Extra Stuff

The Extra Hints and Stuff
Here is a trick for getting around beads that are too tight to go through with your needle.
There you are, going along adding beads “4 on 4”, you’ve added your 4 beads and count down 4 on the previous row, and you can’t get your needle through that first bead! (Highlighted in the illustration)
Here is what to do.
Take off 2 of the beads, and add the first 2 beads “2 on 2”.
 
Then add the next 4 beads in that row, and add them “4 on 4”, which allows you to skip going through that bead that was too tight.
 
Then add the next 2 beads in the row “2 on 2”, which will put you back at your “4 on 4” spot.

About adding hooks, or anything that has a loop on the end that you want to attach a necklace, bracelet or earring to.
 

So you are at the end of a necklace or something (represented by the blue beads).

1. Add: 3 beads go through the connecting loop in the hook and add 3 more beads.

2. Go back through the 3 beads before the hook, the hook, and then back through the 3 beads after the hook.
3. Go back through all 6 of those beads and the hook again….just for good measure!!!
then go back into your necklace strand to tie off your thread or do more beading.

About earring wires/hooks.
 

Kidney Wires

Kindney Wire Earrings

When you are making earrings, if you are using the kidney wires to the left, then you can add them after you make the earrings.
If you are using the French hook to the right, you want to incorporate the hooks in while you are working the earrings. There is a closed loop on the French hooks. If you try and open the loop sometimes they will break. I like the French hooks myself, you just have to work with them differently.
French Hooks

French Hook Earring Wires



About how to add beads to fabric, like little white pearls on a wedding dress.

So in these illustrations let the blue line stand as the fabric and the red lines as your thread.
 

Example A: If you are adding a string of beads in a line, start with a long thread, say 3 feet or more, with a little knot at the end. Go through the fabric where you want the beads to start. Go through your first bead, then go through the same amount of fabric as the length of the bead. This stitch should be going back toward where you started. Now go back through that bead again.
DO NOT go through the fabric again before you add the next bead if you want them to appear in a string.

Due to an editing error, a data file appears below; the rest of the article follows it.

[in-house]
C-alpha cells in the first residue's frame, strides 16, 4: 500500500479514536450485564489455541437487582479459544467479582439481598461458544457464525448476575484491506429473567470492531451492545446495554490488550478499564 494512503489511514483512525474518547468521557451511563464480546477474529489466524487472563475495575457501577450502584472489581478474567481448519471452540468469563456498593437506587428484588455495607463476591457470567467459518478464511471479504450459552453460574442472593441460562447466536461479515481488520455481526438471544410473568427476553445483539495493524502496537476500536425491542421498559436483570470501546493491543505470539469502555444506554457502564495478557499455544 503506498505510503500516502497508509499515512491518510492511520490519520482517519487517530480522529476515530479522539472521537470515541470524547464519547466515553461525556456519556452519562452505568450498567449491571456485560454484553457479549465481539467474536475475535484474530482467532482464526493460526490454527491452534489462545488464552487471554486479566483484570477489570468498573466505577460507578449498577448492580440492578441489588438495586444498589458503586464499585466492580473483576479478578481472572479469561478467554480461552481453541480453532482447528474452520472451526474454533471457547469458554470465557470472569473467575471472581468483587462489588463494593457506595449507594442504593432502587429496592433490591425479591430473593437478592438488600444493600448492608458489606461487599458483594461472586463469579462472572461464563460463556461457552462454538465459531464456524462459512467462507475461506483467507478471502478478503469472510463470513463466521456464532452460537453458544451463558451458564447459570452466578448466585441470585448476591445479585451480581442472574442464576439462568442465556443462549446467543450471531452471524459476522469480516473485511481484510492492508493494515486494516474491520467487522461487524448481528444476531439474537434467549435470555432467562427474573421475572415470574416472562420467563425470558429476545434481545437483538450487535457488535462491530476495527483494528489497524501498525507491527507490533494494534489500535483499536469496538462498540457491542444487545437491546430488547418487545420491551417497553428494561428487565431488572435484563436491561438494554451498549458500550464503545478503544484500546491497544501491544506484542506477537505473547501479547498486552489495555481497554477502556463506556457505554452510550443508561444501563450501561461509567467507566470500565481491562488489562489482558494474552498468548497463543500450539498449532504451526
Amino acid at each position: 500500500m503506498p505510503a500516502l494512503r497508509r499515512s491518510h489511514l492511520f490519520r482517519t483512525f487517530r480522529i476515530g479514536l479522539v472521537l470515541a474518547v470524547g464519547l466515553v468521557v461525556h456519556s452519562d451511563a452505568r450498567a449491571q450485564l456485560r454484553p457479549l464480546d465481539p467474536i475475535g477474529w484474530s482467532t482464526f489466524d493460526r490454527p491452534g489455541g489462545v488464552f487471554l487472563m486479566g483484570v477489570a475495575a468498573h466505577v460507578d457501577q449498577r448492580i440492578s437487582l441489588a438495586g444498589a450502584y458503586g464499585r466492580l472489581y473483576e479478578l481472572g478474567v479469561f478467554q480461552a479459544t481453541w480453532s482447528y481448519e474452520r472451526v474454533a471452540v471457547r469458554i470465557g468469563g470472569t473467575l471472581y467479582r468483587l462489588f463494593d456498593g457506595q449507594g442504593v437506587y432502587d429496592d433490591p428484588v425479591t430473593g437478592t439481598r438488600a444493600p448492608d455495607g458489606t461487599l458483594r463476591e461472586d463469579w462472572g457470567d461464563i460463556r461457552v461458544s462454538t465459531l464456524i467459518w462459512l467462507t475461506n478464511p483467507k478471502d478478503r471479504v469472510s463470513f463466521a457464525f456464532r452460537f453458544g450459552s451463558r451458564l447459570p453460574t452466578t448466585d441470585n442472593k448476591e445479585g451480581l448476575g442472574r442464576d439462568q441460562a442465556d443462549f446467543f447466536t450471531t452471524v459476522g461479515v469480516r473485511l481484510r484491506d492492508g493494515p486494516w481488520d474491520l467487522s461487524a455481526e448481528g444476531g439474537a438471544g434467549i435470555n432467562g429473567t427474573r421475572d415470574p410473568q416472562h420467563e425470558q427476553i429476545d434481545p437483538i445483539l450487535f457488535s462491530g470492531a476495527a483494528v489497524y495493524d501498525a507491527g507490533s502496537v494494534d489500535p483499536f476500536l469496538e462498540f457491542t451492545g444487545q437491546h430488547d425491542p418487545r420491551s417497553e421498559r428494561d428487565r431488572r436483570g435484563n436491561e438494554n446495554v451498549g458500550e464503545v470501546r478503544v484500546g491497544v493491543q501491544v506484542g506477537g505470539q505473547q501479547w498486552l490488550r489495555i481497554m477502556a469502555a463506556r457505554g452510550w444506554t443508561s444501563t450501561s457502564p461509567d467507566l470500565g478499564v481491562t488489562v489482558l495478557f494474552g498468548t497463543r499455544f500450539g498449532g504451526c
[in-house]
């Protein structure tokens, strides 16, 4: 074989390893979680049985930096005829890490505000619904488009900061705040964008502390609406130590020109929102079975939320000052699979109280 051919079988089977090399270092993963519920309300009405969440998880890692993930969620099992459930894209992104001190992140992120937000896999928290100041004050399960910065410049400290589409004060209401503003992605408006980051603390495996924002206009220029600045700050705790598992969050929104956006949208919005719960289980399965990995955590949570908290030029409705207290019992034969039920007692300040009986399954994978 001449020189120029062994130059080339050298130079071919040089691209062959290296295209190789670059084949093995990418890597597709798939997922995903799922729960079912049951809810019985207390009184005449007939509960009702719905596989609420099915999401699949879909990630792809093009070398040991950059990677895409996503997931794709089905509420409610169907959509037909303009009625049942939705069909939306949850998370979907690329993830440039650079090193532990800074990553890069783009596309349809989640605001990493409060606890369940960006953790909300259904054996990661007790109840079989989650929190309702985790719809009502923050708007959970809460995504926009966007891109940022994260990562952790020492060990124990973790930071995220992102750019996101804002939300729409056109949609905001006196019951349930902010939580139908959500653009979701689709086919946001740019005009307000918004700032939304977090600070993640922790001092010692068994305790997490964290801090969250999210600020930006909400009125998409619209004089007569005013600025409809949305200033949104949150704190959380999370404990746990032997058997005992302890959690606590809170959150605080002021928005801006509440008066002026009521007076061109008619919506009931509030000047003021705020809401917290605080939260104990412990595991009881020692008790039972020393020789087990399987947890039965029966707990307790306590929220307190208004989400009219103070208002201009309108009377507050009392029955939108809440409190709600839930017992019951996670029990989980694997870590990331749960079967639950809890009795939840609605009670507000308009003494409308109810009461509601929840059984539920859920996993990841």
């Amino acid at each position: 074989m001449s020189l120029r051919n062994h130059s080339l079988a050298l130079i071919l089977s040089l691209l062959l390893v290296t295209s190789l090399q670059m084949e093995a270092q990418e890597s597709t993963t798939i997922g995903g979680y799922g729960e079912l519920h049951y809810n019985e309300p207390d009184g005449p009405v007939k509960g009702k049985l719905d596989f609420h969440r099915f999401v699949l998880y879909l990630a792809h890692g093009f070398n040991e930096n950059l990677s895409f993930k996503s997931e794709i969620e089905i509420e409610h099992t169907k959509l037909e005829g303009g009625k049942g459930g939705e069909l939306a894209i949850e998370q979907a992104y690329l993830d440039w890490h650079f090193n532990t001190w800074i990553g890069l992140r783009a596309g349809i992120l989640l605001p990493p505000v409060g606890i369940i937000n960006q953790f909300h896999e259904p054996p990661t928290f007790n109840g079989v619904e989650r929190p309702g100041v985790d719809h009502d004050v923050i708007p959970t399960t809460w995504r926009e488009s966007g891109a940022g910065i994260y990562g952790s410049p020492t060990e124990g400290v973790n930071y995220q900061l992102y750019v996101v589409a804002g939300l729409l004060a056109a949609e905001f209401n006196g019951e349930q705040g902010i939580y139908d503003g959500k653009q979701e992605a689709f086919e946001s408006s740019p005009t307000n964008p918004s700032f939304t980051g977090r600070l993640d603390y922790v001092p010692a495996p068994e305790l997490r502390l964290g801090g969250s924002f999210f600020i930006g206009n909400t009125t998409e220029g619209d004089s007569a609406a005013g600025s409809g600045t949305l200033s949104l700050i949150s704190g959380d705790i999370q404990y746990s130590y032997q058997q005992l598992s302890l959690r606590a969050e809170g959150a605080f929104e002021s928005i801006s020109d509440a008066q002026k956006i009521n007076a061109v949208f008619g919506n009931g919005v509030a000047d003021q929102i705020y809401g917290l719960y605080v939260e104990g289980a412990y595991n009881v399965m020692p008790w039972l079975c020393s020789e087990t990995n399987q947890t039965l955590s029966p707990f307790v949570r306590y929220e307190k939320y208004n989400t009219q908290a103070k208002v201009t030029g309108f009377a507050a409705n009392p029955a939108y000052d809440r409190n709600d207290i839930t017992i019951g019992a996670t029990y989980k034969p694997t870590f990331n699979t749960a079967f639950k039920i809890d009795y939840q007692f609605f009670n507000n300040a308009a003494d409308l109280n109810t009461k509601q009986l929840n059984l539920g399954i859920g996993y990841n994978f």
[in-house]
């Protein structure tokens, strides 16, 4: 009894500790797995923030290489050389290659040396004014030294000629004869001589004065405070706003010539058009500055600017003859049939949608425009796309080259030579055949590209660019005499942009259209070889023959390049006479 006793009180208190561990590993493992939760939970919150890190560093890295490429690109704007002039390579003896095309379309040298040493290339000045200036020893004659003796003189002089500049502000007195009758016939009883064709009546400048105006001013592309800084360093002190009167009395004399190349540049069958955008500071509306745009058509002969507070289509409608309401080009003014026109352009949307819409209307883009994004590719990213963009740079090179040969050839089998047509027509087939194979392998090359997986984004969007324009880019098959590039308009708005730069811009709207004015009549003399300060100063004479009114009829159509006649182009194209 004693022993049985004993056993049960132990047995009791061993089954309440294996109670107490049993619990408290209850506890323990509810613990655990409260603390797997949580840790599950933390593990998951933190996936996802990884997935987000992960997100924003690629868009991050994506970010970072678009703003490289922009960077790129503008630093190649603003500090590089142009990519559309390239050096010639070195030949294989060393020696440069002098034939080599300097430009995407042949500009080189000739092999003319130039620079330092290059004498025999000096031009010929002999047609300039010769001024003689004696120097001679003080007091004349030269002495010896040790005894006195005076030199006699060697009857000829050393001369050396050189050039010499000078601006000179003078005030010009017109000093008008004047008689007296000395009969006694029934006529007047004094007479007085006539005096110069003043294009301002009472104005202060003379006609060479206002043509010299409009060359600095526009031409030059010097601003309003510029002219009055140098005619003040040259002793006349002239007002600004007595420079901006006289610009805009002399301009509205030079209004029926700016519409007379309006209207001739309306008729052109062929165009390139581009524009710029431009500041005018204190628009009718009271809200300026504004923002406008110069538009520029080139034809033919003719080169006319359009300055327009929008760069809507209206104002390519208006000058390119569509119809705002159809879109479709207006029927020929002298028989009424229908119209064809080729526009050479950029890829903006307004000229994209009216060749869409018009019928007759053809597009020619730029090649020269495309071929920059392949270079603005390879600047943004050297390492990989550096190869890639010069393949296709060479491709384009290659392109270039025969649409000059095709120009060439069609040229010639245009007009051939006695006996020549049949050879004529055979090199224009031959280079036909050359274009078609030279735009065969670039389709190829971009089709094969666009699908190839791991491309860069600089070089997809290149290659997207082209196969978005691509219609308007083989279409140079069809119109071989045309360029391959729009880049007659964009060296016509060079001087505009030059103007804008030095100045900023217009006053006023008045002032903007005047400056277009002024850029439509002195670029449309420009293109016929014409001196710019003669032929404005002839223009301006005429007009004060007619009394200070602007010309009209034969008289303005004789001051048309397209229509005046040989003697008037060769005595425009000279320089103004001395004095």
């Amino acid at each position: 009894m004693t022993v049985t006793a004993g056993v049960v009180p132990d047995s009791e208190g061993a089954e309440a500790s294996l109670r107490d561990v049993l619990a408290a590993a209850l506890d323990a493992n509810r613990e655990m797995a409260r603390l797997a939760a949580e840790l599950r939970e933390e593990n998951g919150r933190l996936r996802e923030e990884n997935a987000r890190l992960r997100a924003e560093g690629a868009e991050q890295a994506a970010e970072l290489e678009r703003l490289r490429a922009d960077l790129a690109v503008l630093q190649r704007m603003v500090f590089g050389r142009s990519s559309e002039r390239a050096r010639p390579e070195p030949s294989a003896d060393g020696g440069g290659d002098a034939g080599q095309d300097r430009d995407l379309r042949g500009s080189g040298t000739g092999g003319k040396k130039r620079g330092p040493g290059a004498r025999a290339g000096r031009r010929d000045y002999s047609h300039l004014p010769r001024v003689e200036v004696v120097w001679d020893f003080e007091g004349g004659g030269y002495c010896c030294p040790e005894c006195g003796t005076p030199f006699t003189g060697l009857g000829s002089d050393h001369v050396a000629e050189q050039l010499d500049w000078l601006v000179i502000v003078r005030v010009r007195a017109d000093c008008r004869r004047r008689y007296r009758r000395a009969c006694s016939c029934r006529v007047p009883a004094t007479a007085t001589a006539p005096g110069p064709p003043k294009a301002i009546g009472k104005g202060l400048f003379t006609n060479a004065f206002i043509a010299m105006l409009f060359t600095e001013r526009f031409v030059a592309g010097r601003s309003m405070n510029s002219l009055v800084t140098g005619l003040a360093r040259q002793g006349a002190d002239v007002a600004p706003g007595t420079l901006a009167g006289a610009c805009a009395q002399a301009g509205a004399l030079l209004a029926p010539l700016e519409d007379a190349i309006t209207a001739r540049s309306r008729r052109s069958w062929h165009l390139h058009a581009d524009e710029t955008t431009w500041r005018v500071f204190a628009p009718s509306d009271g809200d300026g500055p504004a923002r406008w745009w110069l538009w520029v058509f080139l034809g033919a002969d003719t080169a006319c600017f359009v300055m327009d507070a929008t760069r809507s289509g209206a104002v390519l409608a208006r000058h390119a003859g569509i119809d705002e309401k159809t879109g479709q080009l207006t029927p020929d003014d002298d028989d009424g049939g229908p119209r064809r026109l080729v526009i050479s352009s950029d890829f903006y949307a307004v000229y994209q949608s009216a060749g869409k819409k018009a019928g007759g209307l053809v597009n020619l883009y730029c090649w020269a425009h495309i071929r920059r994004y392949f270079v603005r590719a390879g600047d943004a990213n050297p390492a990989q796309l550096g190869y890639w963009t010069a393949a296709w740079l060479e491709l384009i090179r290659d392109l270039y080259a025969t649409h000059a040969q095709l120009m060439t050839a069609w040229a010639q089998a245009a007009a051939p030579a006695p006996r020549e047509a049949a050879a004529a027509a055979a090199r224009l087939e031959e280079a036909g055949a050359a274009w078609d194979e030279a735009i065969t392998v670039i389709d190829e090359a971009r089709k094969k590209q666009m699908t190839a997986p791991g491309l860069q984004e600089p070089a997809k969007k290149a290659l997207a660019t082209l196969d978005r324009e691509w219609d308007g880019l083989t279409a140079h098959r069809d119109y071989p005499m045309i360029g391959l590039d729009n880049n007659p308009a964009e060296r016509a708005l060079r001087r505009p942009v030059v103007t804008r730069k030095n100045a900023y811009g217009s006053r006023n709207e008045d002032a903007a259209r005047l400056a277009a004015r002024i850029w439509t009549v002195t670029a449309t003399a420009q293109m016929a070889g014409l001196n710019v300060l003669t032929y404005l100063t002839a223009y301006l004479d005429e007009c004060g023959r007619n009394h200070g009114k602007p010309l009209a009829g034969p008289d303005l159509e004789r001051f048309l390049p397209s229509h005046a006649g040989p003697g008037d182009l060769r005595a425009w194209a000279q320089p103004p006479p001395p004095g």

Go through your next bead, then go through the same amount of fabric as the length of the bead. Now go back through that bead again.
Keep repeating that until you have the string of beads complete.

Example B: Now if you just want to add a bead in the middle of a lace flower or just here and there, in other words not in a string. If you have lots of beads to add, start with a pretty long thread, say 3 feet or more. DO NOT tie a knot in the end. Go up through the fabric, then go through the bead, then go through the same amount of fabric as the length of the bead. Pull your thread so there is just about 2 inches of thread left on the end under the fabric. Go through the bead again and down through the fabric.
Example C: Tie a square knot, and cut off the thread.
This may seem like a time consuming way to do this, but it makes each bead stand up, and it keeps the fabric from bunching.
 

This tip applies to sweep type necklaces or single strand necklaces.
 


I used to add the strands as in example #1 by starting at one side adding all the beads in the strand and then connecting it at the other side. Then doing the same thing for the next strands.

 
I have found that if you start from both sides and split the amount of beads in the middle. As in example #2 Start from either top piece.
Add the beads down to the middle, go around a pencil and then back through all of the beads you just added, and move to the next row. Then start from the other top piece. Add the beads down to the middle, go through the thread that is around a pencil and then back through all of the beads you just added and move to the next row.
It is much easier to control the beads, get the strand tighter, and I think it is less likely to make a twist mistake.


I've never had much trouble threading needles, but I know that some people do, so here is my beading tip!
 
Threading your needle is easier when you cut the thread with sharp scissors at an angle. You can’t always see the angle cut, but it will make a difference when threading the needle.
If you are having trouble threading your needle, try turning the needle around, so you are threading from the other side of the hole. Needle holes are punched, so one side of the hole can be smoother than the other! Which makes one side easier to thread.

I usually pull the end of my thread through my teeth or finger nails to flatten the end of the thread also.  I say if you are having troubles, try any and every trick until you find what works for you!

 

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